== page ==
Pumpkin - New England Pie OG
New England pie pumpkin has a stringless flesh and cooks down easily for thick pumpkin filling, which makes for delicious, smooth pies. Dark orange skin with light ribbing and sturdy handles are very attractive as well as delicious. They range in size from 4-6 lbs. (Cucurbita pepo )
Pumpkins like warm soil and are very sensitive to frost. So don’t be in a rush to plant early in spring. Wait until danger of frost has passed and soil has warmed to about 70 F, or about 2 weeks after the last frost date.
Unless you are trying to grow a long-season variety in an area that gets early frosts, there’s really no need to start pumpkins inside. Instead, direct seed 1 to 1 1/2 inches deep into hills (which warm and drain earlier in the season) or rows. Sow 4 to 5 seeds per hill. Space hills about 4 to 8 feet apart, depending on the size of the vine. (Even some of the mini-fruited pumpkins grow on very large vines.) When the plants are 2 to 3 inches tall, thin to 2 to 3 plants per hill by snipping off unwanted plants without disturbing the roots of the remaining ones. In rows, sow seeds 6 to 12 inches apart in rows 6 to 10 feet apart. Snip off plants to thin to one plant every 18 to 36 inches.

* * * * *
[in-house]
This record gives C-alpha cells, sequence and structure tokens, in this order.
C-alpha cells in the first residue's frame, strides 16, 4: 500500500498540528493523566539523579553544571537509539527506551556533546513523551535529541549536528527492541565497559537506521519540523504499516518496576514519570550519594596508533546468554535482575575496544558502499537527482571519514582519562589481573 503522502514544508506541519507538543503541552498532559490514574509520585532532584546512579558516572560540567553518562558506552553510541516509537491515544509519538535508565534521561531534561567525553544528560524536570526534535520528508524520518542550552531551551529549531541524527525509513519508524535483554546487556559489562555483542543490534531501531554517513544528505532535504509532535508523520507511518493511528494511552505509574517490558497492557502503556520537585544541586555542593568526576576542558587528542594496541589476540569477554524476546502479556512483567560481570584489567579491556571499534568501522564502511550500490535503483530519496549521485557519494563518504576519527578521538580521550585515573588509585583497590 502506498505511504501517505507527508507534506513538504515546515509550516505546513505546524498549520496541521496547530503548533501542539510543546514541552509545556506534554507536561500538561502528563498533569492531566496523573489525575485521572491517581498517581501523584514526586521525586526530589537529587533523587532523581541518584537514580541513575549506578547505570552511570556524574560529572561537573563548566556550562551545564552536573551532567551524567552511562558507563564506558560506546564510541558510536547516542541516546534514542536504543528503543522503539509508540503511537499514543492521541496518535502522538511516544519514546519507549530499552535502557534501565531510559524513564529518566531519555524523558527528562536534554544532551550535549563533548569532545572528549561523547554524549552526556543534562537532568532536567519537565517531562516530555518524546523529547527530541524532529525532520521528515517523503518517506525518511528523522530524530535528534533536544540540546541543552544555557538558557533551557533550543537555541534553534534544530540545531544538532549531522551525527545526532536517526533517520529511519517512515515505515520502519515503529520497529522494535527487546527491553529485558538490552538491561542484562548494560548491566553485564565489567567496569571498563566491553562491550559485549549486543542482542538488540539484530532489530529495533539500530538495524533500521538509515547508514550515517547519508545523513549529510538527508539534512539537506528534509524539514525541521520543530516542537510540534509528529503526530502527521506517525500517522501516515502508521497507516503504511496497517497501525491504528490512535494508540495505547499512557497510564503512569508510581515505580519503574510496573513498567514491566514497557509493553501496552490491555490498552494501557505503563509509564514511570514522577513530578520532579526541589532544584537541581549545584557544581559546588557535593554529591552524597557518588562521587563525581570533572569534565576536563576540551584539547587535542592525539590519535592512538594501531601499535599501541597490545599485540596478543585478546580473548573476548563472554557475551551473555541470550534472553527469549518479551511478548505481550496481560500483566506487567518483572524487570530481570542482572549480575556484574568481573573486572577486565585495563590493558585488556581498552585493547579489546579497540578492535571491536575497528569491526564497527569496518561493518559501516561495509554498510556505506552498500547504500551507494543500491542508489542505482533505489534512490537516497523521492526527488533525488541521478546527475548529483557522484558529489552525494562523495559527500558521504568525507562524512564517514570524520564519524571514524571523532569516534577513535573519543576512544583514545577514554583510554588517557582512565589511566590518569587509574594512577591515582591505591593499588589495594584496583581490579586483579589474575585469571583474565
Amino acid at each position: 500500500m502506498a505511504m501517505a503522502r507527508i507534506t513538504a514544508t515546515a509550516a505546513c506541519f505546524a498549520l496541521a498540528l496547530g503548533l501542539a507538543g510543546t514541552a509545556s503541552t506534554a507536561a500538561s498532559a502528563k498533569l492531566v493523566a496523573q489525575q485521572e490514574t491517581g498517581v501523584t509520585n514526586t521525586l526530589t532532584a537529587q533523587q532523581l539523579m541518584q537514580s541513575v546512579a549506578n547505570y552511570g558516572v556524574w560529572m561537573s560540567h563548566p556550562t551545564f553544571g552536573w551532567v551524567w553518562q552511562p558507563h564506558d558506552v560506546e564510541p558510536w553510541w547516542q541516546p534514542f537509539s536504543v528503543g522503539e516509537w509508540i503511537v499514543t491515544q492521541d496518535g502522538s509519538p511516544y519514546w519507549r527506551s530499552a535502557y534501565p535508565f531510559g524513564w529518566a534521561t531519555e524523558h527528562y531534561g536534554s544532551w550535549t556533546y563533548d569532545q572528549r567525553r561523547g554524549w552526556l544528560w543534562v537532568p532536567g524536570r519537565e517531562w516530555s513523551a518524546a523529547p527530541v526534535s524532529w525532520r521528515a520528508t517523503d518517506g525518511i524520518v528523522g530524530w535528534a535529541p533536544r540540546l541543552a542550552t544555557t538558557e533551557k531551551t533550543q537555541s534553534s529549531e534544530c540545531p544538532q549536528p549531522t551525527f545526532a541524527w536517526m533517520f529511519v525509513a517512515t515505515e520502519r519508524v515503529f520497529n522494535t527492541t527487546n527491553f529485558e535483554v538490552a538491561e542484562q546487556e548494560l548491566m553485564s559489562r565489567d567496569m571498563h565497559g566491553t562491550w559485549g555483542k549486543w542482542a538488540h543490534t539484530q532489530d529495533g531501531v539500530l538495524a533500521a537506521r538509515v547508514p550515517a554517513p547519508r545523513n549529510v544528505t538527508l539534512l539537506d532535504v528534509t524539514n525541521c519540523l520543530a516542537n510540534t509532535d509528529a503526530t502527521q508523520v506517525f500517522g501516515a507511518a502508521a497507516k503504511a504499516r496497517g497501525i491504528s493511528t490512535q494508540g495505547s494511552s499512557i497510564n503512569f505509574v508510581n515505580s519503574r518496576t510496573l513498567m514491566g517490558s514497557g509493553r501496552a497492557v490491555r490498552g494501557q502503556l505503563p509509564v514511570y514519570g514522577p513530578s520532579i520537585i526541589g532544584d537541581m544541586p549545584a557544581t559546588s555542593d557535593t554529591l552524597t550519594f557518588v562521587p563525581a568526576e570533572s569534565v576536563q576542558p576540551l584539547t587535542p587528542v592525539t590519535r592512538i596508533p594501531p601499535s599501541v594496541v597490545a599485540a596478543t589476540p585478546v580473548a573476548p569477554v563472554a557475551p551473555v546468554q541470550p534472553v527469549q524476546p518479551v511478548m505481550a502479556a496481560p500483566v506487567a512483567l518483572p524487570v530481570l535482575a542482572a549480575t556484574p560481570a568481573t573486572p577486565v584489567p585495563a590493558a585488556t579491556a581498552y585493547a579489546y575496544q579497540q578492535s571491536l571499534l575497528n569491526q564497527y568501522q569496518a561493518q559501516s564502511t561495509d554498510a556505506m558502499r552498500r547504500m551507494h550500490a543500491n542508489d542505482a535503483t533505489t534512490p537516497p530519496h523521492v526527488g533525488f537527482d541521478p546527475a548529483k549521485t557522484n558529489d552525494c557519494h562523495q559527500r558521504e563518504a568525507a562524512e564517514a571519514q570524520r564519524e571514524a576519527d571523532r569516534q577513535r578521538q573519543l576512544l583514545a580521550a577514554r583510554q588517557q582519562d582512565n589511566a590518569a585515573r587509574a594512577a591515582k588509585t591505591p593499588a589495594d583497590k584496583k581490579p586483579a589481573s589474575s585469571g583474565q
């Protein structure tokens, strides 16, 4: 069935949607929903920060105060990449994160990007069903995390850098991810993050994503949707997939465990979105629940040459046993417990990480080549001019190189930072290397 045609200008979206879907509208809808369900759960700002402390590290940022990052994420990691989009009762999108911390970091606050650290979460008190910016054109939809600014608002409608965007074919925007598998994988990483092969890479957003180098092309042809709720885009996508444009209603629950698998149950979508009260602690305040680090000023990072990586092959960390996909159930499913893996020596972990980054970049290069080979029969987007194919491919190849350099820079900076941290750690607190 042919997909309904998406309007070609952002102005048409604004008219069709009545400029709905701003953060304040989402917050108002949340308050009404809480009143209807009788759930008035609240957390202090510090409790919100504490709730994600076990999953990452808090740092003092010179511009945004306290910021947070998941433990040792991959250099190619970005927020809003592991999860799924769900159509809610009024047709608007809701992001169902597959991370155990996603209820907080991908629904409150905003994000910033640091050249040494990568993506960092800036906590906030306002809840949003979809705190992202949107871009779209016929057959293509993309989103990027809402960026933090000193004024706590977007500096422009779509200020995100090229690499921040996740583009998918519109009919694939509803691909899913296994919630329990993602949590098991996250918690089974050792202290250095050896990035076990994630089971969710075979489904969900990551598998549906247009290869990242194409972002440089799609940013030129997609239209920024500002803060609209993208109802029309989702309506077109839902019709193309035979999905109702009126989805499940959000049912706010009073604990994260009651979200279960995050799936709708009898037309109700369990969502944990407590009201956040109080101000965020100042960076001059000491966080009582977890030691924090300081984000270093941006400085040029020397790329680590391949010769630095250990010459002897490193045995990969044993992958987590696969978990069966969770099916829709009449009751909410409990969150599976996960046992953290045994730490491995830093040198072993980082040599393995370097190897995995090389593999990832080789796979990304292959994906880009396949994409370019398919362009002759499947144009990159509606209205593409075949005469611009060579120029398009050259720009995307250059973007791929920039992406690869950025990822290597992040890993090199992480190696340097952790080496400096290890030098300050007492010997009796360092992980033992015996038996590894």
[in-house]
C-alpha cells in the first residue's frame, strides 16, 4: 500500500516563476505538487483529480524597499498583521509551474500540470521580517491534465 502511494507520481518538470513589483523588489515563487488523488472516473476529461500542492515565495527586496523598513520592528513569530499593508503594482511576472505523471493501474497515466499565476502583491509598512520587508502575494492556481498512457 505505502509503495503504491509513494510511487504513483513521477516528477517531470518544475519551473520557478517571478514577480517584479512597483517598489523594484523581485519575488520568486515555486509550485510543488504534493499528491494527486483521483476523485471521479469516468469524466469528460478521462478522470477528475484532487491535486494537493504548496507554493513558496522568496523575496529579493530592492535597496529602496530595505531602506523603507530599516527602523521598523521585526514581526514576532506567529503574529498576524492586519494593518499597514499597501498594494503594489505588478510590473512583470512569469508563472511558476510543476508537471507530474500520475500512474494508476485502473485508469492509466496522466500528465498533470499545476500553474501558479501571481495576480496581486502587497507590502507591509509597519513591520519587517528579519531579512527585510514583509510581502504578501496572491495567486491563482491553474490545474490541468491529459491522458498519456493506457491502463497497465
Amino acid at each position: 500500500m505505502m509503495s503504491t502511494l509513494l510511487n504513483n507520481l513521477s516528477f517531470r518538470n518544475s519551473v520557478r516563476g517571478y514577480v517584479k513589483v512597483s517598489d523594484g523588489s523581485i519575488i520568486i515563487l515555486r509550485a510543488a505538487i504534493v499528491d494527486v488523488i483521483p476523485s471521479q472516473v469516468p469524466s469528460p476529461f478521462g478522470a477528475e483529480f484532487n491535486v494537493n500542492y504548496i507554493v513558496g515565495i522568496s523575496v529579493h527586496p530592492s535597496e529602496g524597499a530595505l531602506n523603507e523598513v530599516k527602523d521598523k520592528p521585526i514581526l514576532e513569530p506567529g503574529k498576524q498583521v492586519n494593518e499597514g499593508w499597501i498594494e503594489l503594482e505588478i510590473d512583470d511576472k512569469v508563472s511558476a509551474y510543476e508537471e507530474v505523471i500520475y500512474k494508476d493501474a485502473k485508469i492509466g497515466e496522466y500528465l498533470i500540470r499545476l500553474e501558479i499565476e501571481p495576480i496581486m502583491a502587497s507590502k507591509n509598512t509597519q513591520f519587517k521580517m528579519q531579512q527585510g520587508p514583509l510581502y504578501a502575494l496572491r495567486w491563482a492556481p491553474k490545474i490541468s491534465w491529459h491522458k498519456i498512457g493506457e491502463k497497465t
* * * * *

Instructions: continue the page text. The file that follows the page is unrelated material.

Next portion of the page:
If you need to start plants early, plant inside in 2- to 3-inch pots or cells 3 to 4 weeks before transplanting outside. Sow 3 or 4 seeds per pot and thin to one or two plants by snipping off the weaker plants to avoid damaging the roots of those that remain. Harden off by cutting back on water and reducing temperature before transplanting. Plant transplants out in the garden at the same final spacings above after all danger of frost has passed.